Sensitivity and specificity provide a comprehensive evaluation of classification against the combined impact of imbalance and separation. When a model is influenced by class imbalance, an increase occurs in either false positive or false negative instances in the confusion matrix, which depends on which class the class imbalance is leaning toward. In turn, this creates strong variability between sensitivity and specificity scores due to significant differences in true positive and true negative rates. For example, a model impacted by a dataset with a significant imbalance towards \(Y=1\) will create high sensitivity and low specificity scores because it will result in a high true positive and low true negative rate. However, as shown in the motivating example, the presence of complete separation can artificially inflate classification performance, resulting in lower false positive and false negative rates. This inflates sensitivity and specificity scores to almost one. Utilizing F1 and MCC scores provides further evidence of such inflation and can act as a way to identify overfitting caused by separation issues.
Application
First, a separation detection analysis is conducted to determine the datasets that complete separation affects. We then assess the classification performance of fuzzy logistic regression against machine learning methods by employing 10fold cross validation across all 12 datasets and models considered. This comparative analysis, along with posthoc significance tests, outlines the performance of the fuzzy logistic regression against machine learning models.
Separation analysis results
Figure 2 shows the ML estimates from the logistic regression model through the iterations of ML optimization with all combinations of predictors and binary response variables. Evidence of complete separation is presented as values of maximum likelihood estimates that rapidly increase to infinity or large values that significantly deviate from the rest of the estimates.
We see no evidence of separation for the breast cancer dataset or the breast cancer Wisconsin (prognostic) dataset since no parameter estimate gets abnormally inflated as the number of iterations increases. However, in the hepatitis dataset, estimates of two parameters deviate to infinity, while a third deviates to larger values. Similarly, in the Pima Indians diabetes dataset, two estimates deviate significantly from the rest of the parameter estimates. These present evidence of complete separation in these two datasets. Note that the breast cancer Wisconsin (diagnostic) dataset shows all estimates to infinity due to complete separation in the data. Hence, no plot was produced. Similarly, the liver disorders, fertility, breast cancer Coimbra, and heart failure datasets show no signs of separation since none of the estimates deviate to infinity or large values. However, we see evidence of separation in the SPECTF heart, diabetic retinopathy Debrecen, and Parkinson’s disease datasets.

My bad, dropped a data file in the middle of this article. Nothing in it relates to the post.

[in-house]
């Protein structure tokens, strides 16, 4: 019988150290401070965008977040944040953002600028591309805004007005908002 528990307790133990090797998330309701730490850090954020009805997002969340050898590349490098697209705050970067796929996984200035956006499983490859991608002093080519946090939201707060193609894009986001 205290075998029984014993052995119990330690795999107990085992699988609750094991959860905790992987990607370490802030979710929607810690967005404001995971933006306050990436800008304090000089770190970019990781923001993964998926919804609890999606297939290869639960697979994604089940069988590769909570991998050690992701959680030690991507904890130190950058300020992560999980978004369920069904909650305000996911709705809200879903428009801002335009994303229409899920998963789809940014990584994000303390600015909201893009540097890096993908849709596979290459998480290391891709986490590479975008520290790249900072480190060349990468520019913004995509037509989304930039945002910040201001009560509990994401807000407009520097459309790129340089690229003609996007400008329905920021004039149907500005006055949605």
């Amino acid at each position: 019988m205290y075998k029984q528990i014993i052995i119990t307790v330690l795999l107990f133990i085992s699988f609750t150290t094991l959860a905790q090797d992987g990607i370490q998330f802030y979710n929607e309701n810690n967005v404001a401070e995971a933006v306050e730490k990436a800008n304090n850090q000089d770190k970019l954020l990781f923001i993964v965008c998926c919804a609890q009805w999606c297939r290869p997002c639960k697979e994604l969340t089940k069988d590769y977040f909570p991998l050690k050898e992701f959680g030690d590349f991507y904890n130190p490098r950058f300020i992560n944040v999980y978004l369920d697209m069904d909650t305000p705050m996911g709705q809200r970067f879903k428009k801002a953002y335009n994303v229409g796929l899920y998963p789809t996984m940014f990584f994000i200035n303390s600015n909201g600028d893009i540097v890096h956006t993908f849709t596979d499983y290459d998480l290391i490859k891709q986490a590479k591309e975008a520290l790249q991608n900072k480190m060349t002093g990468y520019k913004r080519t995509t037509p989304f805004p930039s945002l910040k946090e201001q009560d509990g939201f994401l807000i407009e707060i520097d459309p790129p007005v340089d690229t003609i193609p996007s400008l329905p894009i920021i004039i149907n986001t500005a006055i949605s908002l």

The results are summarized in Table 4, showcasing the datasets with signs of separation. Overall, 6 out of 12 considered datasets have the separation issue. When considered together with class imbalance 5 out of 12 datasets have both problems.
Classification performance of fuzzy logistic regression against imbalance and separation and benchmarking with machine learning models
If the imbalance in the data influences the classification performance of a model, we expect to see a notable variation between specificity and sensitivity results. As shown in the motivating example, a dataset imbalanced towards \(Y=1\) would result in a sensitivity close to 1 and a specificity close to 0. On the other hand, complete separation creates overfitting, resulting in extremely highperformance scores, such as values very close to 1.000 or larger than 0.900 for all performance measures.
Kfold crossvalidation is a frequently employed method for generalizing model performance. We implement the fuzzy logistic regression framework on 10 folds per dataset with \(7030\%\) split for all 12 datasets. We implement six machine learning models, namely SVM, ANN, KNN, random forest (RF), XGBoost (XGB), and imbalanced learning (IBL), using the same 10 folds. Furthermore, the same models are applied with and without implementing a SMOTE balancing method on each fold. Sensitivity, specificity, F1 score, and MCC metrics are calculated for each model. Then, the significance of the difference between the performances of the compared models in terms of each metric is tested by using Friedman and Nemanyi tests following Demsar [41] over 12 datasets. This way, we benchmark FLR with machine learning models with and without SMOTE using 10fold crossvalidation and statistical significance tests.